Linhart created his first ice instrument two decades ago in a village in Sweden, he recalls in a video for Ice Music, the name for his frozen orchestra. He carved the body of a contrabass out of ice, and added real strings, tuning pegs, and the other components it needed, then played its first note. "I was so excited by what I heard that I put on my skis, I skied all the way down to the village, and I told them what happened to me and how excited I was," he says. "They pretty much thought I was a kook."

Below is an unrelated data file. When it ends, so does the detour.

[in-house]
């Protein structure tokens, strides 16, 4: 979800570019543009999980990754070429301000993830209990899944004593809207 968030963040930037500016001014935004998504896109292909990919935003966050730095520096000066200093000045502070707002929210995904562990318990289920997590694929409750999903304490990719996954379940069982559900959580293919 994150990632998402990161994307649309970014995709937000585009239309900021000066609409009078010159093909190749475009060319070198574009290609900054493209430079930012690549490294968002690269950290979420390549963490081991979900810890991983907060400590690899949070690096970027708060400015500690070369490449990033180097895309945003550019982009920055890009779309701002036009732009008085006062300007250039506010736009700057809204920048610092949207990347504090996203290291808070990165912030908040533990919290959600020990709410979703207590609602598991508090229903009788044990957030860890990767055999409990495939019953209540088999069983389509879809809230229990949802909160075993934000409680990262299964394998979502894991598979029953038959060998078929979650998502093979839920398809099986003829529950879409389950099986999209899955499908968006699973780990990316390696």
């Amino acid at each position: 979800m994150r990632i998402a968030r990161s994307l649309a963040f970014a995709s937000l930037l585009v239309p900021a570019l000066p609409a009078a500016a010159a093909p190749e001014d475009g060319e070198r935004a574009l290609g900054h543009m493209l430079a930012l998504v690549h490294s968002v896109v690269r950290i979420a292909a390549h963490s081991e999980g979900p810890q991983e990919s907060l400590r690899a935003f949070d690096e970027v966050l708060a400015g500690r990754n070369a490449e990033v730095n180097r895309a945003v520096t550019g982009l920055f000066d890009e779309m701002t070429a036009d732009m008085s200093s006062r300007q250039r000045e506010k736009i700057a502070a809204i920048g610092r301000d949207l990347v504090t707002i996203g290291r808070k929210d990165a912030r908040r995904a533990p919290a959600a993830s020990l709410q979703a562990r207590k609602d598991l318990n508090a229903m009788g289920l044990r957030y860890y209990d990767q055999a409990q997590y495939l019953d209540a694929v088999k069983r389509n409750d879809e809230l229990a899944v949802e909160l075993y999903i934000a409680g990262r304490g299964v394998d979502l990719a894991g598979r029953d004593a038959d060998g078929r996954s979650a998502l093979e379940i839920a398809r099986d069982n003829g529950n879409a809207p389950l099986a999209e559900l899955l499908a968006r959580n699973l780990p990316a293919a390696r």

He continued, however, and created all sorts of instruments. Today, Ice Music is made up of violins, cellos, guitars, a marimba, and a wide variety of percussion. Since the instruments would melt in a normal concert hall, the musicians play in a special concert igloo in Luleå, Swedish Lapland, which is designed to vent the audience's warmth while keeping the instruments frozen. During concerts, colored lights glow from within the instruments, lending the performances an otherworldly feel.